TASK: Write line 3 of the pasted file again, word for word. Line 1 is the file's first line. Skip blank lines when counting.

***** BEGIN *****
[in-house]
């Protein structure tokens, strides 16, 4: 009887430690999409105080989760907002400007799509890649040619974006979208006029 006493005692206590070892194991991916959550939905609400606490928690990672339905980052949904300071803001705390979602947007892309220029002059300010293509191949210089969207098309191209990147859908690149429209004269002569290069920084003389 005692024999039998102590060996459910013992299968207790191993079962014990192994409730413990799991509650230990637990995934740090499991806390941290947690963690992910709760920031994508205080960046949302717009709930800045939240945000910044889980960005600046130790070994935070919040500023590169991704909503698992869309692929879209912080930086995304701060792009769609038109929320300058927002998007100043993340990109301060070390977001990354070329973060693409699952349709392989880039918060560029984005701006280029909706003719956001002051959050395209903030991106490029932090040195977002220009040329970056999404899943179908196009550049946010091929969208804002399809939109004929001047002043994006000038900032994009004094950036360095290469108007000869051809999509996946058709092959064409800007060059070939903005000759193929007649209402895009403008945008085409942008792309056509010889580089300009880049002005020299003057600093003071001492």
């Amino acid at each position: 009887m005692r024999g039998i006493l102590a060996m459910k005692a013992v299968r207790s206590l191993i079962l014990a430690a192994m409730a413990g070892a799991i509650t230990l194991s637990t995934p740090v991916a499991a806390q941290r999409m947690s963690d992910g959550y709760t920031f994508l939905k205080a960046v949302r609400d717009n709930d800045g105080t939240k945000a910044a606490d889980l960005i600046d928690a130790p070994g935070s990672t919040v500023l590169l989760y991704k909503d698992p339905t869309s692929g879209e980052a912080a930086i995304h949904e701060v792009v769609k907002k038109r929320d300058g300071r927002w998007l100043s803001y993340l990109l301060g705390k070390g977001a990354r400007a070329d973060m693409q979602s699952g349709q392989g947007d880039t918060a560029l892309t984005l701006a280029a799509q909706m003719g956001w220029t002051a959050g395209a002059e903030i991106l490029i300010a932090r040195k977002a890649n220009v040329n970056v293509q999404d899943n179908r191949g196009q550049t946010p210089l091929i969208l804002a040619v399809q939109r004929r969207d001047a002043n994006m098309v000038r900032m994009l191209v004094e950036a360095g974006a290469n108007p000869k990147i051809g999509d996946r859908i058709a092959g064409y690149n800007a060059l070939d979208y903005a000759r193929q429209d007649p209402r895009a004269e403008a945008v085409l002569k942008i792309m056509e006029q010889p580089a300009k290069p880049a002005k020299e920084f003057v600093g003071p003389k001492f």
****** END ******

């Amino acid at each position: 009887m005692r024999g039998i006493l102590a060996m459910k005692a013992v299968r207790s206590l191993i079962l014990a430690a192994m409730a413990g070892a799991i509650t230990l194991s637990t995934p740090v991916a499991a806390q941290r999409m947690s963690d992910g959550y709760t920031f994508l939905k205080a960046v949302r609400d717009n709930d800045g105080t939240k945000a910044a606490d889980l960005i600046d928690a130790p070994g935070s990672t919040v500023l590169l989760y991704k909503d698992p339905t869309s692929g879209e980052a912080a930086i995304h949904e701060v792009v769609k907002k038109r929320d300058g300071r927002w998007l100043s803001y993340l990109l301060g705390k070390g977001a990354r400007a070329d973060m693409q979602s699952g349709q392989g947007d880039t918060a560029l892309t984005l701006a280029a799509q909706m003719g956001w220029t002051a959050g395209a002059e903030i991106l490029i300010a932090r040195k977002a890649n220009v040329n970056v293509q999404d899943n179908r191949g196009q550049t946010p210089l091929i969208l804002a040619v399809q939109r004929r969207d001047a002043n994006m098309v000038r900032m994009l191209v004094e950036a360095g974006a290469n108007p000869k990147i051809g999509d996946r859908i058709a092959g064409y690149n800007a060059l070939d979208y903005a000759r193929q429209d007649p209402r895009a004269e403008a945008v085409l002569k942008i792309m056509e006029q010889p580089a300009k290069p880049a002005k020299e920084f003057v600093g003071p003389k001492f």